I know the winter solstice is the one we're close to but this piece represents a summer solstice night from years ago and I'm putting it here because it reminds me of the inner work we do as artists (it also reminds me of the warmer temps - I'm not liking the freezing weather we've had in FL lately). The painting was done from a photo I took in my friends yard in Taos NM during our last meeting of The Artist's Way group.
Artist's don't get down to work until the pain of working is exceeded by the pain of not working. ~ Stephen DeStaebler
Artist's deal with insecurities all the time. First there is the fear of the blank canvas. There's the fear of putting our work out there, the fear of ridicule or rejection, the fear the gallery director isn't going to like the work, the fear the director won't even look at the work, the fear of spending resources on show entry fees and not getting into the show, the fear of not being able to sell the work, the fear of getting into shows and then not having the funds to deal with the framing, shipping and cartage fees required. Then, even after getting into a show and winning an award, there is the fear surrounding being able to produce that quality of work ever again.
Producing art, showing the work and working as an artist takes stamina, tenacity and facing fears. The basic thought behind all of this fear is "I'm not good enough". Producing art is very revealing. When we paint we put a piece of our soul on the paper or canvas. If you gave the same photo to 20 different artists and asked them to make a painting from that photo, you would have 20 different results. The subject might be the same but every artist's soul is different and the art reveals that.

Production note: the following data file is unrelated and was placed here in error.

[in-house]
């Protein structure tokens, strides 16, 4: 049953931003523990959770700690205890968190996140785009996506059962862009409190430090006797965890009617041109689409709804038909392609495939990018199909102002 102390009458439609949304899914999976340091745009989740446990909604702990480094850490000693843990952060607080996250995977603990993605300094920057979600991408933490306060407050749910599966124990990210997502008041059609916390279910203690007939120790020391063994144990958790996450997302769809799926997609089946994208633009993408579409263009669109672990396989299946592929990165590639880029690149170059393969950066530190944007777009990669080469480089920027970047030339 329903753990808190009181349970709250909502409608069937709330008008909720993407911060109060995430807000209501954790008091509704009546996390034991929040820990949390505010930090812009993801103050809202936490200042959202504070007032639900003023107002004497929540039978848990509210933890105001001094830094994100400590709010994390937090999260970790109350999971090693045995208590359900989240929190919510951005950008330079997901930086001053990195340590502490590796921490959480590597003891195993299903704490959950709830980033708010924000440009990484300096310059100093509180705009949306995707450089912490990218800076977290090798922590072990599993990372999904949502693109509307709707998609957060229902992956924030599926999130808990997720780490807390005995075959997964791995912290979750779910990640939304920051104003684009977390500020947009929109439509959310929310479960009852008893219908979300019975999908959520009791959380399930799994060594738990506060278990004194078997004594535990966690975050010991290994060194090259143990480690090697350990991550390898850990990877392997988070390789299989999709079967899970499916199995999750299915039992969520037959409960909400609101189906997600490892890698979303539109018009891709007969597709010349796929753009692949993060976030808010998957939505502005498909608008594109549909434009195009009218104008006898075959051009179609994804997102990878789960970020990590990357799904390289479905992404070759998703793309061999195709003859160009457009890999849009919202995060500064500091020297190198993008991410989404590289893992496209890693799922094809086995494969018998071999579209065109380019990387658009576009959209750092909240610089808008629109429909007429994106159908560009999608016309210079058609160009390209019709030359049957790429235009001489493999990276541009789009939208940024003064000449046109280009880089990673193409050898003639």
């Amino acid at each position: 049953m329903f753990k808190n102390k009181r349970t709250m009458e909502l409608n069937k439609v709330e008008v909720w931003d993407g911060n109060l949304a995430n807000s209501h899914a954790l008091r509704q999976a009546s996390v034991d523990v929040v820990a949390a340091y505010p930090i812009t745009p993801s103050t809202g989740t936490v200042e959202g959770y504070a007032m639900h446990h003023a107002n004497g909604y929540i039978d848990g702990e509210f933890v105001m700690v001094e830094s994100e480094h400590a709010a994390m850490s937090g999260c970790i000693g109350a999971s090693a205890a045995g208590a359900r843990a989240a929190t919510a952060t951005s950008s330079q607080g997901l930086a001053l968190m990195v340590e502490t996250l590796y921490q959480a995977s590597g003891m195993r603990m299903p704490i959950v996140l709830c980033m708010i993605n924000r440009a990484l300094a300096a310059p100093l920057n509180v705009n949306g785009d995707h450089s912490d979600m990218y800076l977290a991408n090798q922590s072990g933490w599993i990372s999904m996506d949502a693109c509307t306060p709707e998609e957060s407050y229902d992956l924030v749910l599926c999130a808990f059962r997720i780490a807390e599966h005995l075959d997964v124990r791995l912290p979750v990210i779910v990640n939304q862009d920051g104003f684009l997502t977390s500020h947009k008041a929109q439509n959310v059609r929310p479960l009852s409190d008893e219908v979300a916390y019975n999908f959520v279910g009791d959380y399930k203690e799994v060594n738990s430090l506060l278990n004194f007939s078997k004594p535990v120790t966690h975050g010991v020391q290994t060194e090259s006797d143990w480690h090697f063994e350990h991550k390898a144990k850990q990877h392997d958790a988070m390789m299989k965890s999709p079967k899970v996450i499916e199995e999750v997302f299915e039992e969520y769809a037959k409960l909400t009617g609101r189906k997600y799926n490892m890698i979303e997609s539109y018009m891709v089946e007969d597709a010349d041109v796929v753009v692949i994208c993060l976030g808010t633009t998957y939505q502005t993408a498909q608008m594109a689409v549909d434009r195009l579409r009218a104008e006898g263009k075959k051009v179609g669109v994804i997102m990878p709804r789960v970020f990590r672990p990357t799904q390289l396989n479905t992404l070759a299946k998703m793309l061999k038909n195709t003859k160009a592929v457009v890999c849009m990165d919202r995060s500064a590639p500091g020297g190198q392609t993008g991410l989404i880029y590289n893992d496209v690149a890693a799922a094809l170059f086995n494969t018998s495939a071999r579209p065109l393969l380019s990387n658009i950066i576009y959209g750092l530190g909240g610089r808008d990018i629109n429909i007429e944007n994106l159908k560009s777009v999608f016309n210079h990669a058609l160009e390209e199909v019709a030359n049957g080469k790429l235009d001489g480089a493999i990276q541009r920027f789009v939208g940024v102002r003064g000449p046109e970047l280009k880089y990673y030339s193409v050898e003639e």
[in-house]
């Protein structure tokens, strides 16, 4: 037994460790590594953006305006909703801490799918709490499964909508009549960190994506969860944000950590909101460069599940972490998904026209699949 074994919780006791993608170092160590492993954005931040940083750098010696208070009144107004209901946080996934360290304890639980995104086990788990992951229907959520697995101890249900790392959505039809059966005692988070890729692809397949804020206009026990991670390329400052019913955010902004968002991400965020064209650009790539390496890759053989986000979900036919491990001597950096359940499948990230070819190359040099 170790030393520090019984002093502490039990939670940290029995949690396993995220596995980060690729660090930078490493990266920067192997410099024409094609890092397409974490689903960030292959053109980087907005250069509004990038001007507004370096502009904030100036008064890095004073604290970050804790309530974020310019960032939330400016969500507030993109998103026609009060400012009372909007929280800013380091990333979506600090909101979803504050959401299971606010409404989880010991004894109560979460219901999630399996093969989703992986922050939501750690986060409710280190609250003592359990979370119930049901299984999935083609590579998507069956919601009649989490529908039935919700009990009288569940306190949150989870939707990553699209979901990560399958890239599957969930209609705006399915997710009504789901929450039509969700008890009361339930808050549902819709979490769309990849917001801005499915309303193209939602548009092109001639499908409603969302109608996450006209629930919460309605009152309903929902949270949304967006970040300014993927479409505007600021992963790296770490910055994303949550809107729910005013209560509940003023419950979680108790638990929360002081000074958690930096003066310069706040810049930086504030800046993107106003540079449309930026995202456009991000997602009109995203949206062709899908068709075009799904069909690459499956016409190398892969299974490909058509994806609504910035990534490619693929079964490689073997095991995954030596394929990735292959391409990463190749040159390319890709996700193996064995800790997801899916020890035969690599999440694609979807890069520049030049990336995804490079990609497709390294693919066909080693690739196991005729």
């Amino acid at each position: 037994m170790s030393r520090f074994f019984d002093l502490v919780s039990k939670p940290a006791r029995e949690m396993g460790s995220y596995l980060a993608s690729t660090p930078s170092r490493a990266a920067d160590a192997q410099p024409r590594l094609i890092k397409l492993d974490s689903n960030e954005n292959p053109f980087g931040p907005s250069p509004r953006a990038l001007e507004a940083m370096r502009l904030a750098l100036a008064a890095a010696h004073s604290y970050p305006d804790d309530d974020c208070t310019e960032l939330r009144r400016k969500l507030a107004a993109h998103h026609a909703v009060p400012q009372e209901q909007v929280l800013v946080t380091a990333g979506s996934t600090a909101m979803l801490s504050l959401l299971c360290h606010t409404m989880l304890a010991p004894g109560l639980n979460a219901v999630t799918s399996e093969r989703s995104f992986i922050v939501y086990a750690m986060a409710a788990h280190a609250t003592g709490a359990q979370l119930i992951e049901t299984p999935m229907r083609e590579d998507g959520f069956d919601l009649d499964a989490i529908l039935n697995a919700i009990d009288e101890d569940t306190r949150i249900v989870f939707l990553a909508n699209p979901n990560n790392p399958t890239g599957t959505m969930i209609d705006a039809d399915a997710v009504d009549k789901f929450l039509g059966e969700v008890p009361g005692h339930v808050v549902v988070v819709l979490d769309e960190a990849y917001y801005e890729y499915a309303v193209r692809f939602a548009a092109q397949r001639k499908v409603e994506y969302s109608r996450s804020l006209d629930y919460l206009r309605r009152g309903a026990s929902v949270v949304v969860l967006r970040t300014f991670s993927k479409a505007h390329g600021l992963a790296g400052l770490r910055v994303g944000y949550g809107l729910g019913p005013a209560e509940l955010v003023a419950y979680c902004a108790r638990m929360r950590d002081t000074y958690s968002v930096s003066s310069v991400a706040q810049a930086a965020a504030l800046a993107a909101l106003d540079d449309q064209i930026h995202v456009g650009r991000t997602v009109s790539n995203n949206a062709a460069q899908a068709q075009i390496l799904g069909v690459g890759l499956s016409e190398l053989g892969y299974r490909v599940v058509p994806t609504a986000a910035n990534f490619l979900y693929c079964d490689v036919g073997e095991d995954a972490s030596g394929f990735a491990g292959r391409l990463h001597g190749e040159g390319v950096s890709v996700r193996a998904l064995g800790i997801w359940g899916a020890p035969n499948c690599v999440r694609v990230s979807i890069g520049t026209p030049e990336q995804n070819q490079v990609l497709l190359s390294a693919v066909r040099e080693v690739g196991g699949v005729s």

For me living as an artist takes introspection, meditation and courage - a willingness to be seen. Maybe all these years of learning to be an artist has helped me in living as a natural mother from the closed adoption era. As mothers we were told we weren't good enough to raise our own children. The only reason being that we weren't married. The 2 children I did raise are proof enough that it wasn't true. Finding my worth in the art world/outside world coincided with finding my worth as a mother. I believe finding ways of dealing with fear in creativity also helped me in dealing with the grief that comes with adoption.
It's hard to face that grief. It's hard to live with it every day. It was also hard to start the search for my daughter. Some people were afraid for me. They were afraid that I would get hurt, either by what I found out or by not being able to find her at all. I was afraid too. Searching online in the reunion registries was a simple way to start so that's what I did. I spent years doing that with no success. Finally I got the courage to make the call to Catholic Charities. The pain of not knowing was far greater than the fear of what I might find. I had to know something.
A lot of life as an artist and as a natural mother is about facing fear. The latest hurdle for me was facing the fear of talking about adoption. It still comes down to overcoming the feeling of not being good enough but I'm the only one who creates that feeling so I can change it by thinking a different thought. Now putting the art out there doesn't seem nearly as difficult as it used to and talking about adoption is getting easier. Although the people who used to worry about me during the search phase are relieved, they're now worried about me talking about it. They worry that I might get sick again (last year I was dealing with the big "C" but I'm fine now) As a matter of fact, it wouldn't surprise me at all if the pain of decades of hidden grief was the cause of the illness to begin with. So.... no worries. Painting is fulfilling a need to create and being honest about adoption is fulfilling a need to be free. And, as facing the fears in the art world seems to have helped me in dealing with adoption, adoption has now found it's way into the art.